December 5, 2020

Social weather update: girls wolf-calling back in response to guy calling out first

At the end of last year and early part of this year, I detailed several "new" phenomena that signaled the end of the vulnerable refractory phase of the 15-year excitement cycle, and the beginning of the restless warm-up phase. "New" in the sense of they hadn't happened since the summer of 2015 at the very latest, and were more of a staple of the zeitgeist from 2005-2014 (a warm-up phase, and a manic phase).

One of those was girls in a car cat-calling guys (me). I felt sufficiently in-the-mood on Halloween to do some cat-calling of my own from the car. But it was from behind, since they were on the same side of the street, and we could only look sideways at each other as I passed them, which didn't leave much time for them to process what was going on and respond in kind.

So tonight I felt like experimenting a little, and made sure to look for a group of girls on the opposite side of the street, on the main drag through campus / downtown. Sure enough, despite the 30-something degree weather, there was a group of 5 or 6 girls in their early 20s, all dressed in short skirts and fishnet leggings, looking like they were heading somewhere with a goth / industrial / alt / e-girl theme.

Not that I don't appreciate the ones jogging around in yoga pants, but if you're showing your legs in near-freezing weather, you deserve the reward most.

So I howled out like a wolf -- OWW OWWWWWWW!!! -- and this time they had enough time to see me and process it all, and they all howled back using my exact same vowels and rhythm -- OWW OWWWWWWW!!! An entire pack of she-wolves out on the prowl, baying back at a random hot lone wolf guy. I honestly cannot remember the last time this happened, sometime during the heyday of '80s night around 2010, give or take.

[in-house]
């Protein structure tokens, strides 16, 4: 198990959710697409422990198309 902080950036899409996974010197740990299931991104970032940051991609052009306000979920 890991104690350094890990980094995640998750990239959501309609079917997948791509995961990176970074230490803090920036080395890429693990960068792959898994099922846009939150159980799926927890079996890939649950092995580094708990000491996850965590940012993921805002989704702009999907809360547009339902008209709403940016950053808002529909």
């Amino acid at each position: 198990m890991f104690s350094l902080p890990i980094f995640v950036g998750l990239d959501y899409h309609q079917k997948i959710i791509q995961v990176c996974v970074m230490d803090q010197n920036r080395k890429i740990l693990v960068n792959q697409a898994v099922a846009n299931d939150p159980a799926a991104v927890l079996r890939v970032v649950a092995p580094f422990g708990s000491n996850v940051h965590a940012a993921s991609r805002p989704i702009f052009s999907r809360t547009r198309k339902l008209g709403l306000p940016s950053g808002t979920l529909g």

I think it's important to make sure they can see you first, so they know it's not some ugly / creepy / soyboy guy, as they might worry if you called to them from behind. Even then they probably assume that an awkward dorky guy wouldn't have the balls to make such a public move on a group of girls, but still, don't leave any uncertainty in their minds.

Same reason why you don't ever approach a girl from behind to dance in a club -- even if she would want to dance with you, the event takes too long to process if she can't see you first, and she's going to instinctively feel awkward. Either she'll scurry away, or look tensely at her friend who can see you, to get a signal if it's a hot guy or a dorky guy. Bad spot to begin the interaction in.

Certainly your mileage may vary depending on how hot you are, and what music you're playing out the windows. ("Long Hot Summer" by Style Council tonight, despite the season, still set the flirtatious mood perfectly.) But even if you're not a follow-around-the-store hot guy, girls are still pretty forgiving when you're giving your best effort to flirt with them in public, especially where actual physical contact is not yet involved. If you and your normie friends are out driving around, and it doesn't look like you'd all be alone at a danceclub, just go for it and have some fun.